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Texas AG says he’d defend sodomy law if Supreme Court revisits ruling

Texas Attorney General Ken Paxton (R) speaks to antiabortion supporters outside the U.S. Supreme Court on Nov. 1, 2021. (Evelyn Hockstein/Reuters)

Shortly after the Supreme Court struck down Roe v. Wade, Texas Attorney General Ken Paxton (R) appeared to express support for Justice Clarence Thomas’s concurring opinion that the high court could review other precedents that may be deemed “demonstrably erroneous,” including those affecting the LGBTQ community.

One of the cases mentioned by Thomas was Lawrence v. Texas, which prevents states from banning intimate same-sex relationships. The landmark 2003 ruling struck down a 1973 Texas law that criminalized the act of sodomy. But as Roe was overturned, Paxton said he would defend the state’s defunct sodomy law if the Supreme Court were to follow Thomas’s remarks and eventually revisits Lawrence.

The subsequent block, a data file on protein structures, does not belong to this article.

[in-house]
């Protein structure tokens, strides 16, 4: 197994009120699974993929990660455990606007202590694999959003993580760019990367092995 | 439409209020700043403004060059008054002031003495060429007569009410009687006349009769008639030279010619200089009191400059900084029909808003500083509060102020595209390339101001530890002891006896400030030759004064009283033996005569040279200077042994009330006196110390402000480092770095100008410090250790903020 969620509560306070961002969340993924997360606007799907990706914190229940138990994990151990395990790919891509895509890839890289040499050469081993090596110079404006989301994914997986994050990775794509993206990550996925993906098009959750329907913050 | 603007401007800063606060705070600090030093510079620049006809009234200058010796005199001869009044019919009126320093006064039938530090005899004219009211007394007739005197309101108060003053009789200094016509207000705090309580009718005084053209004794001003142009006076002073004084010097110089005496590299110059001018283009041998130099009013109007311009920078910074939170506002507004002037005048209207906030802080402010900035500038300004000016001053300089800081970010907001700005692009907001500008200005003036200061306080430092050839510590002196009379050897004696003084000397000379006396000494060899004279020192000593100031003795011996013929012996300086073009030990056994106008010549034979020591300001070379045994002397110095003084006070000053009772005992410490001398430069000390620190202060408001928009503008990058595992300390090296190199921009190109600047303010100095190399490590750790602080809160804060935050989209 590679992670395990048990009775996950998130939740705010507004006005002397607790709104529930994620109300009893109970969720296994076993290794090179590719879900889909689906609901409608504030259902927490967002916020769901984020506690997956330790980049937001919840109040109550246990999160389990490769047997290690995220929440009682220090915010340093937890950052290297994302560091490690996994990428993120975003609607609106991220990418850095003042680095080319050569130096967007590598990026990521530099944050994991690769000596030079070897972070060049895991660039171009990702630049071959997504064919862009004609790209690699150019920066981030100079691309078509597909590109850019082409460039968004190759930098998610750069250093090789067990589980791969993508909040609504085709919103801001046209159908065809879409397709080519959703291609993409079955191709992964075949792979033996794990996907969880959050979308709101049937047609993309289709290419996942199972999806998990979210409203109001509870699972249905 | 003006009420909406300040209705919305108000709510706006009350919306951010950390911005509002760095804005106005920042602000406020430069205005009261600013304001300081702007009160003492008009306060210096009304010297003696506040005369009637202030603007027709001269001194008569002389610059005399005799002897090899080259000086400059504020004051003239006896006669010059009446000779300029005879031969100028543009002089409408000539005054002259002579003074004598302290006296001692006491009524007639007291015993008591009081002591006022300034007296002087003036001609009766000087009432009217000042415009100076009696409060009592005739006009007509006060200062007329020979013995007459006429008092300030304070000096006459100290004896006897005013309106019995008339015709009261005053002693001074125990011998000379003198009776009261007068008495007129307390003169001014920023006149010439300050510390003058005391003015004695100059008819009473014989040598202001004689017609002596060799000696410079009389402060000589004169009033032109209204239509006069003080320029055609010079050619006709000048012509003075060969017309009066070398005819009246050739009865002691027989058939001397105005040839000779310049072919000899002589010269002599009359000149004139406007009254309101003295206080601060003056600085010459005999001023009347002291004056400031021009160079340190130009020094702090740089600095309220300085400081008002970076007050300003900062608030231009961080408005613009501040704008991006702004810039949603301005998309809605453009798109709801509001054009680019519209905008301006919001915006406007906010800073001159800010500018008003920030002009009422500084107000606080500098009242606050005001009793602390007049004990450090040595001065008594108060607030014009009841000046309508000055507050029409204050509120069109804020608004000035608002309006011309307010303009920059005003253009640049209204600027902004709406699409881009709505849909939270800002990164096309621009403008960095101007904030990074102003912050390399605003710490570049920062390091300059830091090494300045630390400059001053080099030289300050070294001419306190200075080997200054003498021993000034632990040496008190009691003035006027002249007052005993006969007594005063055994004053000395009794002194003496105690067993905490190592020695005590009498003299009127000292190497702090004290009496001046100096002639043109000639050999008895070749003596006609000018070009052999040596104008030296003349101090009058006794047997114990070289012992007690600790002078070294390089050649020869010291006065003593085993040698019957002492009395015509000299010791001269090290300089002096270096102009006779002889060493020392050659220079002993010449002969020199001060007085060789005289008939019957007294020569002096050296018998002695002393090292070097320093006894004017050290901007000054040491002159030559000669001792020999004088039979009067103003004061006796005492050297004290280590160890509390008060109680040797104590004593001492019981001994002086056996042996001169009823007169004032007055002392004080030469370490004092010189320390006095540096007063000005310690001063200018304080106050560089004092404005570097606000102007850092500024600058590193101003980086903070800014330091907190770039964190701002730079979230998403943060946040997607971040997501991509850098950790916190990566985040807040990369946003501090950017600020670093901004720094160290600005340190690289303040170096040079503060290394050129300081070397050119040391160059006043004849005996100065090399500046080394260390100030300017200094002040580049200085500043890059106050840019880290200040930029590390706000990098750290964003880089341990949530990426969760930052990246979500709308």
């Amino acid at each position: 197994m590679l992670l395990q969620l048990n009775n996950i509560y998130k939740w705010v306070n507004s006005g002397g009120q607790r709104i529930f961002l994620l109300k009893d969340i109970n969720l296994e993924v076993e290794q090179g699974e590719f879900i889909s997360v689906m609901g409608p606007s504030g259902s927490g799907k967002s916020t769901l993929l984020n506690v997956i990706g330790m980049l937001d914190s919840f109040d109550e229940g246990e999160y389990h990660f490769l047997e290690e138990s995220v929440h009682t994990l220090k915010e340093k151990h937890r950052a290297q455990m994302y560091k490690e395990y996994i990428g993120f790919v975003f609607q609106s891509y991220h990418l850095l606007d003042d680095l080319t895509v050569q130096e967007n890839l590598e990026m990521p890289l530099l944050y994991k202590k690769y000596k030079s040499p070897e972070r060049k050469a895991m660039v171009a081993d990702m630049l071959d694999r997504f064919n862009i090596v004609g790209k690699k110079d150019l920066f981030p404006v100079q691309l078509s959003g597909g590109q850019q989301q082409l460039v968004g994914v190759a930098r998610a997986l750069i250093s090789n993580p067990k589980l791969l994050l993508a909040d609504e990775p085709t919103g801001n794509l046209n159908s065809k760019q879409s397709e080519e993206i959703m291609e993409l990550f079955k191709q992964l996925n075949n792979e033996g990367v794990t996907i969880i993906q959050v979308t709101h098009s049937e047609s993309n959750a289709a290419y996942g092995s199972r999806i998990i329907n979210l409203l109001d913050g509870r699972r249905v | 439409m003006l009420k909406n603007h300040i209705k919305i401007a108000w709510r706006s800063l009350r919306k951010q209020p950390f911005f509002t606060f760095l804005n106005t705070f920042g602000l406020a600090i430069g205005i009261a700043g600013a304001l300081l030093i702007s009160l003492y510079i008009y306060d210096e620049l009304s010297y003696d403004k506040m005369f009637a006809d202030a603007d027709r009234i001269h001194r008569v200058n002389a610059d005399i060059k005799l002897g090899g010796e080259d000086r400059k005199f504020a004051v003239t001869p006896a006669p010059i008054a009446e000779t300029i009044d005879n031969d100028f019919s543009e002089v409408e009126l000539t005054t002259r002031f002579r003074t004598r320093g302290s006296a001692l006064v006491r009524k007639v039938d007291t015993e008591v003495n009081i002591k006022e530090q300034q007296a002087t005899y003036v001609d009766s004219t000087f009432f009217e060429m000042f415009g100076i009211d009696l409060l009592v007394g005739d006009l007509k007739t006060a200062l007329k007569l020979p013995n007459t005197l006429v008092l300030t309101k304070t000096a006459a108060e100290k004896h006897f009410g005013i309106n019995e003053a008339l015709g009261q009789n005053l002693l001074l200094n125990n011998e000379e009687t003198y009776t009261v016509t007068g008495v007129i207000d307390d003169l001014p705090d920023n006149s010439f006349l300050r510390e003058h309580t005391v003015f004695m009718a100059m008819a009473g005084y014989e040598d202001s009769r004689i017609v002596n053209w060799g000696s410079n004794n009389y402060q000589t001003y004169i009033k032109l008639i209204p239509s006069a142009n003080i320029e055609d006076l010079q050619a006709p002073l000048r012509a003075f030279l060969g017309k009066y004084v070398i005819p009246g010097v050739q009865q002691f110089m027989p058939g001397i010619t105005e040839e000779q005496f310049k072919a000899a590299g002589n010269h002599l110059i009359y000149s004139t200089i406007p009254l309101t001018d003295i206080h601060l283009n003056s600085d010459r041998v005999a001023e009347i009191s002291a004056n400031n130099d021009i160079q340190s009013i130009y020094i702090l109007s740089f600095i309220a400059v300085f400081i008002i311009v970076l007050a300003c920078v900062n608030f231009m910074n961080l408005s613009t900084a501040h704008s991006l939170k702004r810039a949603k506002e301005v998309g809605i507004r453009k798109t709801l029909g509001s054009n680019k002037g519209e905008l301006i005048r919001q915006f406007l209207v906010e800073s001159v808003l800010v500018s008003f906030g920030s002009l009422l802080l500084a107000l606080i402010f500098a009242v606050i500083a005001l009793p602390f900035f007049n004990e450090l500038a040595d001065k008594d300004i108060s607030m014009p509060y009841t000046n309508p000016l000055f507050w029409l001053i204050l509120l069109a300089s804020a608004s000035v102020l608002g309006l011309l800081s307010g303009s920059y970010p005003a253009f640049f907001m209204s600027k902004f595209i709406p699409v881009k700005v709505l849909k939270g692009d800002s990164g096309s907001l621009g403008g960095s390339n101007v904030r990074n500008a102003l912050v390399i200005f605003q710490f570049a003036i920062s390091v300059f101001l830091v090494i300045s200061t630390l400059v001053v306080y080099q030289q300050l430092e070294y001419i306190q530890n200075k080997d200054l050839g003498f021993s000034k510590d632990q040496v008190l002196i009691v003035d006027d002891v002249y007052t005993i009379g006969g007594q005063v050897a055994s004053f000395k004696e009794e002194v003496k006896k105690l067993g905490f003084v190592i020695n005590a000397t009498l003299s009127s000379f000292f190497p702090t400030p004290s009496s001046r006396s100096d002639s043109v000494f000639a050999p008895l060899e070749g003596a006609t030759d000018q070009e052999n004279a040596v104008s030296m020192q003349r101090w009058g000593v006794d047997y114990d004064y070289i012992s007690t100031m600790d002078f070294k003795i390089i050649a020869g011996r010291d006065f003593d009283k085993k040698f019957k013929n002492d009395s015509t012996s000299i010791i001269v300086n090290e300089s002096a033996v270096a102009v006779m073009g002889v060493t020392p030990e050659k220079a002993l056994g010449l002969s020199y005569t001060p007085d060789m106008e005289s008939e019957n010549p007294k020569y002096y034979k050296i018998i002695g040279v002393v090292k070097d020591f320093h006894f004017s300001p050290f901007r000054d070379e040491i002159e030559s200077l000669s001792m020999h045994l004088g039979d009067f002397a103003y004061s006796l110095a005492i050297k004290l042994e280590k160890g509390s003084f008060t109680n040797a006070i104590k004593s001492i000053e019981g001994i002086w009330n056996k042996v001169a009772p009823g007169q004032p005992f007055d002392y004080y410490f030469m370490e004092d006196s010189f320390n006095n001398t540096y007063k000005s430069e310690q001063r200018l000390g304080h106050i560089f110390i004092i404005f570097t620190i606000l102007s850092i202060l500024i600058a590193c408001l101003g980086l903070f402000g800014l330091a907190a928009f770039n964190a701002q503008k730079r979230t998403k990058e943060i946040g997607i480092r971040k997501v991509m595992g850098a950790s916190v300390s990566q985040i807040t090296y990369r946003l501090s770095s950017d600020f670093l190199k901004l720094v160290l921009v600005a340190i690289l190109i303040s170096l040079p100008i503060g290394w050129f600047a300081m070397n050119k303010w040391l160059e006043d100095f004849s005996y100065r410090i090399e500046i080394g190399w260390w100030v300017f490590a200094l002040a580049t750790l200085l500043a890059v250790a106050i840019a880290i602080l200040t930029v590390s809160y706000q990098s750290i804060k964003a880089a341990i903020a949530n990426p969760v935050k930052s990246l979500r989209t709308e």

“I mean, there’s all kinds of issues here, but certainly the Supreme Court has stepped into issues that I don’t think there’s any constitutional provision dealing with,” Paxton said in a Friday interview with NewsNation anchor Leland Vittert. “They were legislative issues, and this is one of those issues, and there may be more. So it would depend on the issue and dependent on what state law had said at the time.”

When asked whether the Texas legislature would pass a similar sodomy law and if Paxton would defend it and bring it to the Supreme Court, the Republican attorney general, who is running for reelection in November, suggested he would be comfortable supporting a law outlawing intimate same-sex relationships.

“Yeah, look, my job is to defend state law, and I’ll continue to do that,” Paxton said to Vittert. “That is my job under the Constitution, and I’m certainly willing and able to do that.”